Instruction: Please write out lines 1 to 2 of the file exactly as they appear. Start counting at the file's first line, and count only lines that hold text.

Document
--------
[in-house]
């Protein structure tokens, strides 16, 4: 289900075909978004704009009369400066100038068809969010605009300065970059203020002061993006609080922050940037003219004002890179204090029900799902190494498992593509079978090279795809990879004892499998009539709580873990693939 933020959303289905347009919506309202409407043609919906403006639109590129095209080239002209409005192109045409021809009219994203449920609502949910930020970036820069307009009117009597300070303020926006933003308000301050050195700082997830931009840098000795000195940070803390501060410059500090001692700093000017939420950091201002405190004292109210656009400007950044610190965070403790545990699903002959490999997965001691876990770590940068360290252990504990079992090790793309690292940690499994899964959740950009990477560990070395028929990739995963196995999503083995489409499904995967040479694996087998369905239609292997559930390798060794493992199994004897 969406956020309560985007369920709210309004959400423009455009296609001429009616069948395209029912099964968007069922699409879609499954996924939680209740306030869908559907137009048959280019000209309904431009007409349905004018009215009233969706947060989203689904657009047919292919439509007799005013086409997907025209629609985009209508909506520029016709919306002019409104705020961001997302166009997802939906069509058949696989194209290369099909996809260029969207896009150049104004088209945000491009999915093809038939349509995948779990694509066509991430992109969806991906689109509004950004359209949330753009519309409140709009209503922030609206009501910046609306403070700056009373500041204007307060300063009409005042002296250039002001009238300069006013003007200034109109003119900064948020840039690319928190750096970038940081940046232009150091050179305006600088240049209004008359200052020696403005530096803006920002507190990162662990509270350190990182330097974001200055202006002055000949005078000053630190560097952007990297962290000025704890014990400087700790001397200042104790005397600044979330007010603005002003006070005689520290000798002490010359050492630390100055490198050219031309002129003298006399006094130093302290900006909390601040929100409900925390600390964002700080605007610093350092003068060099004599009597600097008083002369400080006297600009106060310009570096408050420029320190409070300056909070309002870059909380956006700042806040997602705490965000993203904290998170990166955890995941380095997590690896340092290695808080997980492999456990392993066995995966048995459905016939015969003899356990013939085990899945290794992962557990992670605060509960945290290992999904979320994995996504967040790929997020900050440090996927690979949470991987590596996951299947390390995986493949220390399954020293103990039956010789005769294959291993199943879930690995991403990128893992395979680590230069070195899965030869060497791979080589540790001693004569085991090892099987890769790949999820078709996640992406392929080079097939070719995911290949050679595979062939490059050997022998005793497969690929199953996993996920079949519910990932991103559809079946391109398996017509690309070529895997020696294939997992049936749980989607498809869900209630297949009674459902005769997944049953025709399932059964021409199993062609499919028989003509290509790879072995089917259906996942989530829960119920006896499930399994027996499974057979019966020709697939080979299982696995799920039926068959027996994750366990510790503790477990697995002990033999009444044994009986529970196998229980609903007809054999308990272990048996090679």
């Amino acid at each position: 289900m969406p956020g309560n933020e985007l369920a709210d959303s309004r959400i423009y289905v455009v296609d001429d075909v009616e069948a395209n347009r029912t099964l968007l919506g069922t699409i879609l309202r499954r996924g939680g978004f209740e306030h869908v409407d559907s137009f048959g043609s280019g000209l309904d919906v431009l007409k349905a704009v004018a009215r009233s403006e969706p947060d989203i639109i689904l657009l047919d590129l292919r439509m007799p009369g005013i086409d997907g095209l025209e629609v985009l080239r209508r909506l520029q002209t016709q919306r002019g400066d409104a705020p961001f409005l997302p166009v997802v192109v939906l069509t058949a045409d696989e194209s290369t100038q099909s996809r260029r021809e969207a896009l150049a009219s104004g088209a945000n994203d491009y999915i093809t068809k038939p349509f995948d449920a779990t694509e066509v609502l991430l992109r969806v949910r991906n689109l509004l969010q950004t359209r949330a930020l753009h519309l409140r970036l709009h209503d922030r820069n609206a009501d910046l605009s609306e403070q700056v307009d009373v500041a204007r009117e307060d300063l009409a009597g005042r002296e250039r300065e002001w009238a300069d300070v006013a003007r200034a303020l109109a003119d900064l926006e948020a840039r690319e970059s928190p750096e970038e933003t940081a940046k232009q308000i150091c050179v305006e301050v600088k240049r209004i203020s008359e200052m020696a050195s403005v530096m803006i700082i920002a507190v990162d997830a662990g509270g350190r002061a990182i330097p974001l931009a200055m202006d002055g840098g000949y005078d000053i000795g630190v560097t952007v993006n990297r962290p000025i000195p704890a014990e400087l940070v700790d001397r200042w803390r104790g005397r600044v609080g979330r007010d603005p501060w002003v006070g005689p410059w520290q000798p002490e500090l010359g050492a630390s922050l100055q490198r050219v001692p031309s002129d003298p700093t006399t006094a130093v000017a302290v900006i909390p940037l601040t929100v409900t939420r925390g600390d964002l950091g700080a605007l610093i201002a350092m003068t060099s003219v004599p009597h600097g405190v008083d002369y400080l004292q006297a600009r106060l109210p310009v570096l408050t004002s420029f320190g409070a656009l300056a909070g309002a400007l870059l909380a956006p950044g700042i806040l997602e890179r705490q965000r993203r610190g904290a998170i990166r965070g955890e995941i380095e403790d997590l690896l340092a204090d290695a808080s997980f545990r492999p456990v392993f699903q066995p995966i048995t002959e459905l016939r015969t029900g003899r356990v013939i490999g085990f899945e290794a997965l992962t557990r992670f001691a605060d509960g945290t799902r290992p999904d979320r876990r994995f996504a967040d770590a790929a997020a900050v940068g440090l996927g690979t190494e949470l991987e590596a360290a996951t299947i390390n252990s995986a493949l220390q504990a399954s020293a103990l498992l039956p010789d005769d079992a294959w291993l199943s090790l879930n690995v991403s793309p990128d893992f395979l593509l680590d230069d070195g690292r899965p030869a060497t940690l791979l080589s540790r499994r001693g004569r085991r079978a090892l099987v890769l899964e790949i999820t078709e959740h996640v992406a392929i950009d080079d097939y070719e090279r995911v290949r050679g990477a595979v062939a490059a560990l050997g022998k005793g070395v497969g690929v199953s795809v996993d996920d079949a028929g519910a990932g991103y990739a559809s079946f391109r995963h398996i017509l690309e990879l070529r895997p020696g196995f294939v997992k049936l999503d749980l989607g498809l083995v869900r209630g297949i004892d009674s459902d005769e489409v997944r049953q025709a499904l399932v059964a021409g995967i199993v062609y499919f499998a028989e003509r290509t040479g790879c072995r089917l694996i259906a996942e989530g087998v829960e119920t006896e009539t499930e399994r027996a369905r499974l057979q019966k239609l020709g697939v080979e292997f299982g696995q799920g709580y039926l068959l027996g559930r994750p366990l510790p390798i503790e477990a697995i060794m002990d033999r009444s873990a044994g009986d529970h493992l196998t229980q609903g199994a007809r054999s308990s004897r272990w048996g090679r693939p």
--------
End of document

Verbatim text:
[in-house]
């Protein structure tokens, strides 16, 4: 289900075909978004704009009369400066100038068809969010605009300065970059203020002061993006609080922050940037003219004002890179204090029900799902190494498992593509079978090279795809990879004892499998009539709580873990693939 933020959303289905347009919506309202409407043609919906403006639109590129095209080239002209409005192109045409021809009219994203449920609502949910930020970036820069307009009117009597300070303020926006933003308000301050050195700082997830931009840098000795000195940070803390501060410059500090001692700093000017939420950091201002405190004292109210656009400007950044610190965070403790545990699903002959490999997965001691876990770590940068360290252990504990079992090790793309690292940690499994899964959740950009990477560990070395028929990739995963196995999503083995489409499904995967040479694996087998369905239609292997559930390798060794493992199994004897 969406956020309560985007369920709210309004959400423009455009296609001429009616069948395209029912099964968007069922699409879609499954996924939680209740306030869908559907137009048959280019000209309904431009007409349905004018009215009233969706947060989203689904657009047919292919439509007799005013086409997907025209629609985009209508909506520029016709919306002019409104705020961001997302166009997802939906069509058949696989194209290369099909996809260029969207896009150049104004088209945000491009999915093809038939349509995948779990694509066509991430992109969806991906689109509004950004359209949330753009519309409140709009209503922030609206009501910046609306403070700056009373500041204007307060300063009409005042002296250039002001009238300069006013003007200034109109003119900064948020840039690319928190750096970038940081940046232009150091050179305006600088240049209004008359200052020696403005530096803006920002507190990162662990509270350190990182330097974001200055202006002055000949005078000053630190560097952007990297962290000025704890014990400087700790001397200042104790005397600044979330007010603005002003006070005689520290000798002490010359050492630390100055490198050219031309002129003298006399006094130093302290900006909390601040929100409900925390600390964002700080605007610093350092003068060099004599009597600097008083002369400080006297600009106060310009570096408050420029320190409070300056909070309002870059909380956006700042806040997602705490965000993203904290998170990166955890995941380095997590690896340092290695808080997980492999456990392993066995995966048995459905016939015969003899356990013939085990899945290794992962557990992670605060509960945290290992999904979320994995996504967040790929997020900050440090996927690979949470991987590596996951299947390390995986493949220390399954020293103990039956010789005769294959291993199943879930690995991403990128893992395979680590230069070195899965030869060497791979080589540790001693004569085991090892099987890769790949999820078709996640992406392929080079097939070719995911290949050679595979062939490059050997022998005793497969690929199953996993996920079949519910990932991103559809079946391109398996017509690309070529895997020696294939997992049936749980989607498809869900209630297949009674459902005769997944049953025709399932059964021409199993062609499919028989003509290509790879072995089917259906996942989530829960119920006896499930399994027996499974057979019966020709697939080979299982696995799920039926068959027996994750366990510790503790477990697995002990033999009444044994009986529970196998229980609903007809054999308990272990048996090679």